"I see my ancestral landscape. Perhaps to know so familiar a place better it must become strange again."
The Anthropology of Turquoise: Reflections on Desert, Sea, Stone, and Sky: Ellen Meloy

It was a great American summer. Well, it was a great American 3 weeks. We ate hotdogs and corn, went fishing and night swimming, barbequed, met up with family, jammed with friends.  

But it never fails that when we go home I feel at once like we've never left and that everything has become foreign. It's not a bad feeling actually. In many ways I like it. To carve a sizable space for nostalgia while away and quench it every year or so. To fantasize about pork products and Target only to be confronted with the reality that it's just bacon and another place to buy stuff. To pack in a whole year of late nights and dinners out and breezy balcony talks before returning exhausted. Admittedly, we forgot the bit about "Rest & Relaxation" this year on our trip home. I imagine we'll get better at it over the years.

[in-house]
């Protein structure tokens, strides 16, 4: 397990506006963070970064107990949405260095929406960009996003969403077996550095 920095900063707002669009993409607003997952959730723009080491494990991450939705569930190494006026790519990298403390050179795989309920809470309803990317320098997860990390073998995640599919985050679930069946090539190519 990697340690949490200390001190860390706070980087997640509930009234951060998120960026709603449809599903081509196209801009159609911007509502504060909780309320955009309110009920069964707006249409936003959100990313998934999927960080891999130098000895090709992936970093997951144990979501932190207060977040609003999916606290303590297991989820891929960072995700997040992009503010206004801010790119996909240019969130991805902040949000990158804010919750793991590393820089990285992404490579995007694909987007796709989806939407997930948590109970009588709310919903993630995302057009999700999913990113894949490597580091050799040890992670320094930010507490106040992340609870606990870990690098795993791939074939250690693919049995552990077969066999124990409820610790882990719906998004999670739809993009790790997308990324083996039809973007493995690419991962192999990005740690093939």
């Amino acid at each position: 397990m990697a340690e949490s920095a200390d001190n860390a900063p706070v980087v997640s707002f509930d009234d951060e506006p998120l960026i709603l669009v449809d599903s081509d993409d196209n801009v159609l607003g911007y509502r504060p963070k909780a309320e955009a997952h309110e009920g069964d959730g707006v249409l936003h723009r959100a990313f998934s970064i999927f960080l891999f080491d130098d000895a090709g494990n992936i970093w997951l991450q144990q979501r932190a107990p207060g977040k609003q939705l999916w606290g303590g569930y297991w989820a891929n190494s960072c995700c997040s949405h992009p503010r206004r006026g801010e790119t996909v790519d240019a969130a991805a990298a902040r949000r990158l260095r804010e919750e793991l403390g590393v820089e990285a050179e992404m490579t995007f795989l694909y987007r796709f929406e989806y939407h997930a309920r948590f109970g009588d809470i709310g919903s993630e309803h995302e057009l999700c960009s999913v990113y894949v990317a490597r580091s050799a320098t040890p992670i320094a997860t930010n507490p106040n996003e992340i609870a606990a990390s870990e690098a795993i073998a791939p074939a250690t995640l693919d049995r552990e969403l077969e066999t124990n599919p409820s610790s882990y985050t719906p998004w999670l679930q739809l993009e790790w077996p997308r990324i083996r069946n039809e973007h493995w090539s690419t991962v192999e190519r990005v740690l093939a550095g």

There's a strange kind of loneliness to go back to everyone and everything you used to know, away from the community you've worked so hard to become a part of in your host country. There is an equally strange kind of loneliness to come back to post - which life was I taking a break from again? 
It's whiplash. Am I Brooke of the 2 AM Wendy's drive-through ordering or Brooke of the Omani fort exploring?  If you can weather the gear shifting, it's pretty awesome to be both.